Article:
D. Mass.: Websites Can Be “Places of Public Accommodation” Subject to the Americans with Disabilities Act
In a controversial decision, the Massachusetts District Court has ruled that Netflix’s Watch Instantly streaming video service must comply with the requirements of the Americans with Disabilities Act (“ADA”).
The Plaintiffs, in Nat’l Ass’n of the Deaf v. Netflix, Inc, No. 3:11-cv-30168-MAP (D. Mass. June 19, 2012), brought suit, alleging that Netflix failed to provide equal access to its streaming video content, for deaf and hearing impaired individuals. Netflix moved to dismiss the complaint on the basis that: (1) it is not a “place of public accommodation,” and therefore not required to comply with the ADA; (2) it does not have the ability to place closed captioning on its content under copyright law, and is not responsible under the ADA for what it cannot control; and (3) the Twenty-First Century Communications and Video Accessibility Act of 2010 (“CVAA”), 47 U.S.C. § 613, gave the Federal Communications Commission primary jurisdiction to decide the extent to which Internet streaming video providers must offer closed captioning, removing the issue from the scope of the ADA.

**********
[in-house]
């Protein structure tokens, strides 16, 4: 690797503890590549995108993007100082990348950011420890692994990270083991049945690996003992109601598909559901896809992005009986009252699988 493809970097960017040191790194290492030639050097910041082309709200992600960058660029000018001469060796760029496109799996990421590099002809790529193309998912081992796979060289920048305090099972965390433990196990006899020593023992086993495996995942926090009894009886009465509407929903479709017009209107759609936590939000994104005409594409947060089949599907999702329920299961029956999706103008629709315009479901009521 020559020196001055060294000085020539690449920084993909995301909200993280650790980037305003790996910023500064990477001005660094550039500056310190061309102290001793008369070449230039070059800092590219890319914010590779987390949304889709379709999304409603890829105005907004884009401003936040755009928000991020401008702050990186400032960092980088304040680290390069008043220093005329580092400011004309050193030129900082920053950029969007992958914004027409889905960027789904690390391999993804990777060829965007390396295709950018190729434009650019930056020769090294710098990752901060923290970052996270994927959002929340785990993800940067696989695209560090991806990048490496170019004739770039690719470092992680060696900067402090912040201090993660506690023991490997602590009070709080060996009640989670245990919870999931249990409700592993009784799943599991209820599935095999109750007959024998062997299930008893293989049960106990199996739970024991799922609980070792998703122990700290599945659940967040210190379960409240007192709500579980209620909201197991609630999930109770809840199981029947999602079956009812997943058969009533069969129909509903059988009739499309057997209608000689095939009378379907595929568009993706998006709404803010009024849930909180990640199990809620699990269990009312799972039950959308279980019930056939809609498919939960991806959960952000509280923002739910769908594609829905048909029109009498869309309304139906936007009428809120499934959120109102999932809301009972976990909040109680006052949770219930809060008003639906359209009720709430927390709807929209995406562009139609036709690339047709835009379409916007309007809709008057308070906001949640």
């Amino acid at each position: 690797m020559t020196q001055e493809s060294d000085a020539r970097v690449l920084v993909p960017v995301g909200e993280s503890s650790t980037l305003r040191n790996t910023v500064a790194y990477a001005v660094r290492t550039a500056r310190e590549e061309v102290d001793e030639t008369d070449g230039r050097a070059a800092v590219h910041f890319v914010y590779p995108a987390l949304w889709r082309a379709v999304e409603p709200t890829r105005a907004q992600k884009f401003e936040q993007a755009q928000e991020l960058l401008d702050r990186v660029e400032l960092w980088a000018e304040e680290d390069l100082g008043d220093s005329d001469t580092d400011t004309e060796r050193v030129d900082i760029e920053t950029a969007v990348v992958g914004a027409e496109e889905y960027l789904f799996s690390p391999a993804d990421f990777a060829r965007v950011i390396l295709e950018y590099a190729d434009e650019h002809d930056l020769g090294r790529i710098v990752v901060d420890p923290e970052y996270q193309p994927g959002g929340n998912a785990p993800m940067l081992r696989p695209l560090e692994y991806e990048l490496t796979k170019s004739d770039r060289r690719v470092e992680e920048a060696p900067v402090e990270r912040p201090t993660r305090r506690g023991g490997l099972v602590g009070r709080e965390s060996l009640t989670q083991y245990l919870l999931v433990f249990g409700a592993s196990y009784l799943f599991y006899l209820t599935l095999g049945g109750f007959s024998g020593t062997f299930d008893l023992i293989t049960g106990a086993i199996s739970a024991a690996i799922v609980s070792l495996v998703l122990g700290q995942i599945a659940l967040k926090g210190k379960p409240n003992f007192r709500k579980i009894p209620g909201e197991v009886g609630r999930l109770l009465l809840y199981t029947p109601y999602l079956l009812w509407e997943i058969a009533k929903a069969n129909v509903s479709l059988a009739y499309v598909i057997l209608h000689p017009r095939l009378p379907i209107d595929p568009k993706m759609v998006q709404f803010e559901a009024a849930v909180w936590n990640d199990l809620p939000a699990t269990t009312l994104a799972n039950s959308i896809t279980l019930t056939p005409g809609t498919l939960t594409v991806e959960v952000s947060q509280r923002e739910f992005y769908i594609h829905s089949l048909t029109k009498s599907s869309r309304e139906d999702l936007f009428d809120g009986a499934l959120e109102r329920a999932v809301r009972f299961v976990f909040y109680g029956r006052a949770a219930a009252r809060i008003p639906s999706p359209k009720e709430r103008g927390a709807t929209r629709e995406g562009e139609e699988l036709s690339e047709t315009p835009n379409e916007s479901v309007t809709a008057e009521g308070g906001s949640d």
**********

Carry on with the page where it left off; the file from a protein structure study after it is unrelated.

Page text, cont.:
In denying Netflix’s motion to dismiss, the district court noted that, under First Circuit precedent, the “places of public accommodation” language of the ADA has been interpreted to mean more than actual physical structures, including services offered by telephone or mail. The court then concluded that, under this precedent, services offered over the web are “places of public accommodation,” even when they are only accessed in users’ homes.
Having determined that the ADA applies to web-based services, the court considered whether Netflix should be exempt from closed captioning requirements because, under copyright law, it is unable to create closed captioned versions of video content. While the court did not decide the issue, it ruled that Netflix must provide proof of its lack of control, such as copies of the terms of its agreements with copyright holders.
Turning to the CVAA, the court concluded that Congress “clearly intended” for FCC regulations promulgated under the CVAA to supplement, rather than replace, the closed captioning requirements imposed on streaming video providers under the ADA.
The First Circuit’s interpretation of “places of public accommodation,” under which this case was decided, is more expansive than that of other circuits. If the First Circuit does not change its course in deciding the appeal in this case, this question of interpretation could end up before the Supreme Court. Until then, websites providing video content must either undertake the costly and potentially difficult process of obtaining closed captioned versions of others’ copyrighted works, or else face the threat of federal discrimination suits.